The temple disposed of a pronaos (anteroom) and an opisthodomos (back section), both distyle (two-columned) in antis. On the exterior it was surrounded by a Doric colonnade having six columns on the narrow sides and thirteen columns on the longer sides. The entire building, from the crepis (stone base) to the roof, was made of marble produced in the quarries of Pendeli mountain (in Attica), while the architectural sculptures that adorned the temple were of marble produced in the quarries on the island of Paros. On the interior of the cella was a two-part colonnade forming the letter Π and at the far end was a pedestal, that supported the bronze ceremonial statues of Hephaestus and Athena, created by the sculptor Alkamenis; according to the traveller and geographer Pausanias, they were probably executed between 421 and 415 BC. The lavish sculptural decoration of the temple featured highly interesting metopes that adorned the east and the west side of the external colonnade. The east side numbered ten metopes that were visible from the Agora: they depicted nine of the feats of Hercules. Furthermore, on the north and the south side are depicted four of the feats of Theseus, which probably were the reason why the people named this temple "Thision". The frieze does not run across all four sides of the cella, but only the across the pronaos and the opisthodomos. The pronaos features the victorious struggle of Theseus against the claimers of the throne, who were the fifty sons of Pallas; six gods also participate into the fight. The opisthodomos depicts the fight of the Centaurs narrated on the wall which is against the cella. Notable sculptural representations also adorned the pediments of the temple. The west pediment depicted the fight of the Centaurs and the east pediment the reception of Hercules on mount Olympus or the birth of goddess Athena. Several among these sculptures inspired statues that were found in the surroundings of the temple, such as the fragmented and partially preserved complex of two feminine figures, one of which transports the other on her shoulders, as if trying to save her life, ("Ephedrismos" = carrying on one's back), Museum of the Ancient Agora, no of finding S 429), or the trunk of a dressed feminine figure where the movement is intensely underlined; the latter could be one of the acroteria (ornamental corner pieces) of the temple ("Nereis" = water deity, Museum of the Ancient Agora, no of finding S 182).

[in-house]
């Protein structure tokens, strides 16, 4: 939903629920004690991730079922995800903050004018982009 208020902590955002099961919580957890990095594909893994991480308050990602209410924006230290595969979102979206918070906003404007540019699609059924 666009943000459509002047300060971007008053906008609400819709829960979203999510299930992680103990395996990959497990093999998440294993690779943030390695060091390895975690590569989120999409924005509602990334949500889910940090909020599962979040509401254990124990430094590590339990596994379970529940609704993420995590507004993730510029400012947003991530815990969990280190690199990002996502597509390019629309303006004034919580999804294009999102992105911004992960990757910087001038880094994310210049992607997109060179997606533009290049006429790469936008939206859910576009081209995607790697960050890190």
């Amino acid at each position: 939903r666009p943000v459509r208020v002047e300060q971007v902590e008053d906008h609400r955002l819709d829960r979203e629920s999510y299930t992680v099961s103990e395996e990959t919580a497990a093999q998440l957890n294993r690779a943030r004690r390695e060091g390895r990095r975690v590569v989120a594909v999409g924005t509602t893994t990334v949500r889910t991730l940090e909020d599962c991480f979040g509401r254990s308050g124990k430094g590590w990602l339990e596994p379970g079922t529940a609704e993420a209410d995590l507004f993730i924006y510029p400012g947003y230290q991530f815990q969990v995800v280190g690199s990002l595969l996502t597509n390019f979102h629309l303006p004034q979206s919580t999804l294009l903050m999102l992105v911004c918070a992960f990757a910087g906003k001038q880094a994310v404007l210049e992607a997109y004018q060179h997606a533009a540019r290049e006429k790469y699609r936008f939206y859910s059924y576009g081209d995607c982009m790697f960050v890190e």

During the Hellenistic period, bushes or small trees in parallel order were planted into flowerpots around the temple; these pots came to light during excavation. In the seventh century AD, the temple was conversed into a church dedicated to St. George Akamas, and thus stayed in use until the liberation of Greece from the Turkish occupation. During the eighteenth century, many eminent Protestants, who died in Athens, were interred in the edifice, while in 1834 it hosted the ceremony of the first reception of king Otto. Hence the temple was used as an archaeological museum, until 1930, when the American School for Classical Studies in Athens started excavations in the Ancient Agora.

2. The Tholos

One of the more significant public buildings of the Agora is the Tholos, a round structure, with six interior columns and a propylon at the east that was added in the 1st century BC.

It was the headquarters of the 50 prytaneis who served as the executive committee of the Boule (Council) for an interval of 35 or 36 days, after which they were replaced by prytaneis from another tribe, so that by the end of the year representatives of all ten tribes had a turn in the administration.

Those in office dined in the Tholos, with one-third (i.e. 17) of them spending all night in the building so that there were always responsible officials on hand. In the Tholos were housed the official weights and measures of the Athenian state. It was built atop a pre-existent building complex of the mid-6th century BC, which had a similar functional purpose, and went out of use around AD 400.

3. The Vouleuterion

Rectangular prostyle building. It served as a meeting-place of the 500-member Boule (Senate), made up of fifty citizens, from each of the ten Athenian tribes, chosen by allotment each year.

As a legislative body the Senate prepared the bills that afterwards were voted on in the assembly of all citizens (Ekklesia of the Demos).

For a time the New Vouleuterion functioned along with the Old Vouleuterion, which apparently because of a lack of space came to be used only as a repository of state archives. The partial preservation of the New Vouleuterion at ground level makes it difficult to establish the arrangement of the benches on the interior.

In the second half of the 4th cent. BC the entrance-way acquired a monumental propylon of the Ionic order, that stood immediately south of the Old Vouleuterion.